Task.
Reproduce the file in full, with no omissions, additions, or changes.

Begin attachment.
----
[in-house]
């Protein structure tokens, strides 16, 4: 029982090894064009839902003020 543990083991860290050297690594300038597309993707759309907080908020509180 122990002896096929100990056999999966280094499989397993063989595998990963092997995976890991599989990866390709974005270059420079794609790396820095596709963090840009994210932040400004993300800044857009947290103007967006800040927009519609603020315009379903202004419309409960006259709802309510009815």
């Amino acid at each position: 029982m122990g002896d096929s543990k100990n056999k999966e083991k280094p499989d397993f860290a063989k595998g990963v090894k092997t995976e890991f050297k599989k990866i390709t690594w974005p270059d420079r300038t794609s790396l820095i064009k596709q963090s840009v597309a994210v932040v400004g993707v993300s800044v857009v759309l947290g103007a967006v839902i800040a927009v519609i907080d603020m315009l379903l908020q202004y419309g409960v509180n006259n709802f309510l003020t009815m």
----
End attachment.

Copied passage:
[in-house]
């Protein structure tokens, strides 16, 4: 029982090894064009839902003020 543990083991860290050297690594300038597309993707759309907080908020509180 122990002896096929100990056999999966280094499989397993063989595998990963092997995976890991599989990866390709974005270059420079794609790396820095596709963090840009994210932040400004993300800044857009947290103007967006800040927009519609603020315009379903202004419309409960006259709802309510009815």
């Amino acid at each position: 029982m122990g002896d096929s543990k100990n056999k999966e083991k280094p499989d397993f860290a063989k595998g990963v090894k092997t995976e890991f050297k599989k990866i390709t690594w974005p270059d420079r300038t794609s790396l820095i064009k596709q963090s840009v597309a994210v932040v400004g993707v993300s800044v857009v759309l947290g103007a967006v839902i800040a927009v519609i907080d603020m315009l379903l908020q202004y419309g409960v509180n006259n709802f309510l003020t009815m």